The British Surrender at Yorktown

The British surrender at Yorktown on October 19, 1781 was a miracle of providential timing and intervention.  It involved at least four major ingredients that had to come together in the face of potential disaster.  The disasters included worthless paper money and the lack of an ability to support the troops.  In addition, troops outside…

Bradford Manuscript

William Bradford, second Governor and historian of the Pilgrims, began his “journal” about ten years after they landed.  With providential foresight, he said the purpose of history was, “That their children may see with what difficulties their fathers wrestled in going through these things in their first beginnings, and how God brought them along notwithstanding…

William Brewster and the Pilgrim Press

Most people think of the Pilgrims as stuffy, mournful souls who dressed in black and never smiled.  The life of William Brewster quickly dispells these myths, for he was a bold leader of the Pilgrim Church.  Born in 1566 or 1567 in Scrooby, England, he entered Cambridge University and became an assistant to William Davison,…

Family: What made Plymouth Unique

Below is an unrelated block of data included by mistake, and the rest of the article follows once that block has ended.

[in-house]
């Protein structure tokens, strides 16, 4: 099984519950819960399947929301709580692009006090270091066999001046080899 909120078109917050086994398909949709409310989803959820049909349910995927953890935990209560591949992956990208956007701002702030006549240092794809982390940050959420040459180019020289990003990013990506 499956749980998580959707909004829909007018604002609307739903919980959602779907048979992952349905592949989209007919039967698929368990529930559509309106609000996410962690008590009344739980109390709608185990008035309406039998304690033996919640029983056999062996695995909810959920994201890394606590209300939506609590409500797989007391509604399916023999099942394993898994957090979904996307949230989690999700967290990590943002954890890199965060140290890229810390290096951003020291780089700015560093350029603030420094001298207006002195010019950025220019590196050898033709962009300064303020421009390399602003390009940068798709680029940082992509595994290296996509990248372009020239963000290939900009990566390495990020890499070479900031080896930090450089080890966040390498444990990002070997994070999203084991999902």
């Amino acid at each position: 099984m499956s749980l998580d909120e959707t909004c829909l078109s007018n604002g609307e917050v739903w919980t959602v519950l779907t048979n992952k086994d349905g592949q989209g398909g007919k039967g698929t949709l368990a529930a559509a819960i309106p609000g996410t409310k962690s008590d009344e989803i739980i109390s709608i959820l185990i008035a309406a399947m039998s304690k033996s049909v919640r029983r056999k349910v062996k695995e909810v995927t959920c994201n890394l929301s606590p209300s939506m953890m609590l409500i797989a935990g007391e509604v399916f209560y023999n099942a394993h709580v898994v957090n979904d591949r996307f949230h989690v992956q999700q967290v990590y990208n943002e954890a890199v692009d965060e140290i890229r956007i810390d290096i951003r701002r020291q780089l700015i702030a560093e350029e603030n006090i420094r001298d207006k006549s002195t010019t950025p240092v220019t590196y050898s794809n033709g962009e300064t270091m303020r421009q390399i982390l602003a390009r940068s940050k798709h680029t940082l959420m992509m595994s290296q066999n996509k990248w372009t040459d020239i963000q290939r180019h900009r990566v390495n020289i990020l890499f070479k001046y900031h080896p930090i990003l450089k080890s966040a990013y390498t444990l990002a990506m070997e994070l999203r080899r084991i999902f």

Historian and Director Emeritus of the Pilgrim Society Peggy Baker has noted, “Family is at the heart of the Pilgrim story….that makes Plymouth Colony unique amid a sea of other settlements – English, Dutch, French, and Spanish alike – that were almost exclusively masculine… The Separatist movement, from its earliest beginnings, was built around strong…

Pastor John Robinson and the Synod of Dort

During the time the Pilgrims were staying in Leyden a famous synod was called by the Dutch Reformed Church to settle a doctrinal dispute initiated by Jacob Arminius.  Though Jacob had already died, his disciples presented their objections to the teachings of John Calvin.  This challenge was called the Remonstrance of 1610.  Those defending the…

Lessons from the Life of Stephen Hopkins

Stephen Hopkins was baptized on the 30th of April, 1581 in Upper Clatford, Hampshire, England.  The adventures he would experience due to his desire for liberty of conscience could scarcely be equaled by any other who would come on the Mayflower.  Stephen was the only passenger to have previously been in Jamestown prior to his…

The Grand Union Flag of 1776

On January 1, 1776, while the British laid siege to Boston, George Washington raised the Grand Union Flag on Prospect Hill near his headquarters in Cambridge. It was the first flag of the united colonies.  It was known as the Congress Colors, the First Navy Ensign and the Cambridge Flag and could be considered the…